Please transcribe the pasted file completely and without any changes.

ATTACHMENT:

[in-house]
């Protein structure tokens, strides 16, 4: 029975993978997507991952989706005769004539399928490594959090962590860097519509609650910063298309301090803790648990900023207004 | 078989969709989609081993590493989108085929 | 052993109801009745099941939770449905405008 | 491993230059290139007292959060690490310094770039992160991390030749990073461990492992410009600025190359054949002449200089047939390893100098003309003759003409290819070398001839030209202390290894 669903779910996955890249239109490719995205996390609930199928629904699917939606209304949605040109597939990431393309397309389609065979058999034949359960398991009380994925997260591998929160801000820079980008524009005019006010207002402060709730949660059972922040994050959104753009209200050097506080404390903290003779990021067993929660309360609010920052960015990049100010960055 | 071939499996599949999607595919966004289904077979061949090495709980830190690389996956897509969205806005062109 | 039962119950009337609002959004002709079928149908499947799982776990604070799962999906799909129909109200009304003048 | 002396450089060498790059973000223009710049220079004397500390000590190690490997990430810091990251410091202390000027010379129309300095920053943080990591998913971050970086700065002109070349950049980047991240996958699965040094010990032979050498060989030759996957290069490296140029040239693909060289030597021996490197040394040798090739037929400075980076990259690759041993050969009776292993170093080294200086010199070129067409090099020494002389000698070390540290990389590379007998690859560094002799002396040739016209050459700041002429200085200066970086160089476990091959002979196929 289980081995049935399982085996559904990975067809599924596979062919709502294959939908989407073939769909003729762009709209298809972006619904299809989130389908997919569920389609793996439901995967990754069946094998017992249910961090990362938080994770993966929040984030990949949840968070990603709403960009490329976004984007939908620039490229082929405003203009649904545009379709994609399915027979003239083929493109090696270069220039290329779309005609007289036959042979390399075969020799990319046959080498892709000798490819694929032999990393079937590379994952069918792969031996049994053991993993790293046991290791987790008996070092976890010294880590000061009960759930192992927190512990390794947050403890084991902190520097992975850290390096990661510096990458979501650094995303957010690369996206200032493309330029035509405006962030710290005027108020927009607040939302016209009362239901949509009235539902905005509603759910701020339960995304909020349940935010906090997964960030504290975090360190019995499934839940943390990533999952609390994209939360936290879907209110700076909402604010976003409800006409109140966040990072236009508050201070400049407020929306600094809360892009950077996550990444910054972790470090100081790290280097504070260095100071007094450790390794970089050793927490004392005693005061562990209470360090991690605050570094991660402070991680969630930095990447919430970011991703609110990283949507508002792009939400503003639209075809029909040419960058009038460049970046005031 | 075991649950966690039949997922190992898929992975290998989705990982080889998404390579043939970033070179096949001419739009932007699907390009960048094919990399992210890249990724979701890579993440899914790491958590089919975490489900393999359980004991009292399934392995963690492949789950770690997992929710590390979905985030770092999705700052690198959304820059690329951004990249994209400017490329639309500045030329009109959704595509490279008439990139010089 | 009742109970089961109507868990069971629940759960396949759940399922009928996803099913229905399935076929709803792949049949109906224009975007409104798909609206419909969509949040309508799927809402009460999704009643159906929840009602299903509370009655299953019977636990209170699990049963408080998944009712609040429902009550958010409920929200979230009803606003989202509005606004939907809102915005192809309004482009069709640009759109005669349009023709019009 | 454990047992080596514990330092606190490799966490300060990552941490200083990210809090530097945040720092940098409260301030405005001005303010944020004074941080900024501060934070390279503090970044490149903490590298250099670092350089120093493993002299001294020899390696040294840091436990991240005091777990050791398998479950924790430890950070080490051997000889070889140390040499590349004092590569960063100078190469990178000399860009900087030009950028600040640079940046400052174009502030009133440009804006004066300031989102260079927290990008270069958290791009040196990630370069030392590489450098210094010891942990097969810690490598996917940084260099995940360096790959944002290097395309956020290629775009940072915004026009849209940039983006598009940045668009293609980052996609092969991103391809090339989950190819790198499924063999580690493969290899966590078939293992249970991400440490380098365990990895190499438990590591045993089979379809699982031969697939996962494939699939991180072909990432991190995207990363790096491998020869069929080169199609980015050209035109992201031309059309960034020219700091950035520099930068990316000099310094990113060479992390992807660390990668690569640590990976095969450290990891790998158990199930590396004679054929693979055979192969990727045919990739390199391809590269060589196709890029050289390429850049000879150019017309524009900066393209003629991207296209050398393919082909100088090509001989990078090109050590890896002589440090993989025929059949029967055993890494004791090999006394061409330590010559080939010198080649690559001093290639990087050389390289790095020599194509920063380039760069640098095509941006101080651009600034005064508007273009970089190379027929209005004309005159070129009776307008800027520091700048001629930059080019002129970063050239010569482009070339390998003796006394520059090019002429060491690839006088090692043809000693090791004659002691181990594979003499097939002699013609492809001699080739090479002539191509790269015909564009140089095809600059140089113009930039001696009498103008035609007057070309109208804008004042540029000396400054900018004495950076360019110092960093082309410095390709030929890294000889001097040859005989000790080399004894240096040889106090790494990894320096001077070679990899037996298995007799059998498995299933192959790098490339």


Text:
[in-house]
């Protein structure tokens, strides 16, 4: 029975993978997507991952989706005769004539399928490594959090962590860097519509609650910063298309301090803790648990900023207004 | 078989969709989609081993590493989108085929 | 052993109801009745099941939770449905405008 | 491993230059290139007292959060690490310094770039992160991390030749990073461990492992410009600025190359054949002449200089047939390893100098003309003759003409290819070398001839030209202390290894 669903779910996955890249239109490719995205996390609930199928629904699917939606209304949605040109597939990431393309397309389609065979058999034949359960398991009380994925997260591998929160801000820079980008524009005019006010207002402060709730949660059972922040994050959104753009209200050097506080404390903290003779990021067993929660309360609010920052960015990049100010960055 | 071939499996599949999607595919966004289904077979061949090495709980830190690389996956897509969205806005062109 | 039962119950009337609002959004002709079928149908499947799982776990604070799962999906799909129909109200009304003048 | 002396450089060498790059973000223009710049220079004397500390000590190690490997990430810091990251410091202390000027010379129309300095920053943080990591998913971050970086700065002109070349950049980047991240996958699965040094010990032979050498060989030759996957290069490296140029040239693909060289030597021996490197040394040798090739037929400075980076990259690759041993050969009776292993170093080294200086010199070129067409090099020494002389000698070390540290990389590379007998690859560094002799002396040739016209050459700041002429200085200066970086160089476990091959002979196929 289980081995049935399982085996559904990975067809599924596979062919709502294959939908989407073939769909003729762009709209298809972006619904299809989130389908997919569920389609793996439901995967990754069946094998017992249910961090990362938080994770993966929040984030990949949840968070990603709403960009490329976004984007939908620039490229082929405003203009649904545009379709994609399915027979003239083929493109090696270069220039290329779309005609007289036959042979390399075969020799990319046959080498892709000798490819694929032999990393079937590379994952069918792969031996049994053991993993790293046991290791987790008996070092976890010294880590000061009960759930192992927190512990390794947050403890084991902190520097992975850290390096990661510096990458979501650094995303957010690369996206200032493309330029035509405006962030710290005027108020927009607040939302016209009362239901949509009235539902905005509603759910701020339960995304909020349940935010906090997964960030504290975090360190019995499934839940943390990533999952609390994209939360936290879907209110700076909402604010976003409800006409109140966040990072236009508050201070400049407020929306600094809360892009950077996550990444910054972790470090100081790290280097504070260095100071007094450790390794970089050793927490004392005693005061562990209470360090991690605050570094991660402070991680969630930095990447919430970011991703609110990283949507508002792009939400503003639209075809029909040419960058009038460049970046005031 | 075991649950966690039949997922190992898929992975290998989705990982080889998404390579043939970033070179096949001419739009932007699907390009960048094919990399992210890249990724979701890579993440899914790491958590089919975490489900393999359980004991009292399934392995963690492949789950770690997992929710590390979905985030770092999705700052690198959304820059690329951004990249994209400017490329639309500045030329009109959704595509490279008439990139010089 | 009742109970089961109507868990069971629940759960396949759940399922009928996803099913229905399935076929709803792949049949109906224009975007409104798909609206419909969509949040309508799927809402009460999704009643159906929840009602299903509370009655299953019977636990209170699990049963408080998944009712609040429902009550958010409920929200979230009803606003989202509005606004939907809102915005192809309004482009069709640009759109005669349009023709019009 | 454990047992080596514990330092606190490799966490300060990552941490200083990210809090530097945040720092940098409260301030405005001005303010944020004074941080900024501060934070390279503090970044490149903490590298250099670092350089120093493993002299001294020899390696040294840091436990991240005091777990050791398998479950924790430890950070080490051997000889070889140390040499590349004092590569960063100078190469990178000399860009900087030009950028600040640079940046400052174009502030009133440009804006004066300031989102260079927290990008270069958290791009040196990630370069030392590489450098210094010891942990097969810690490598996917940084260099995940360096790959944002290097395309956020290629775009940072915004026009849209940039983006598009940045668009293609980052996609092969991103391809090339989950190819790198499924063999580690493969290899966590078939293992249970991400440490380098365990990895190499438990590591045993089979379809699982031969697939996962494939699939991180072909990432991190995207990363790096491998020869069929080169199609980015050209035109992201031309059309960034020219700091950035520099930068990316000099310094990113060479992390992807660390990668690569640590990976095969450290990891790998158990199930590396004679054929693979055979192969990727045919990739390199391809590269060589196709890029050289390429850049000879150019017309524009900066393209003629991207296209050398393919082909100088090509001989990078090109050590890896002589440090993989025929059949029967055993890494004791090999006394061409330590010559080939010198080649690559001093290639990087050389390289790095020599194509920063380039760069640098095509941006101080651009600034005064508007273009970089190379027929209005004309005159070129009776307008800027520091700048001629930059080019002129970063050239010569482009070339390998003796006394520059090019002429060491690839006088090692043809000693090791004659002691181990594979003499097939002699013609492809001699080739090479002539191509790269015909564009140089095809600059140089113009930039001696009498103008035609007057070309109208804008004042540029000396400054900018004495950076360019110092960093082309410095390709030929890294000889001097040859005989000790080399004894240096040889106090790494990894320096001077070679990899037996298995007799059998498995299933192959790098490339």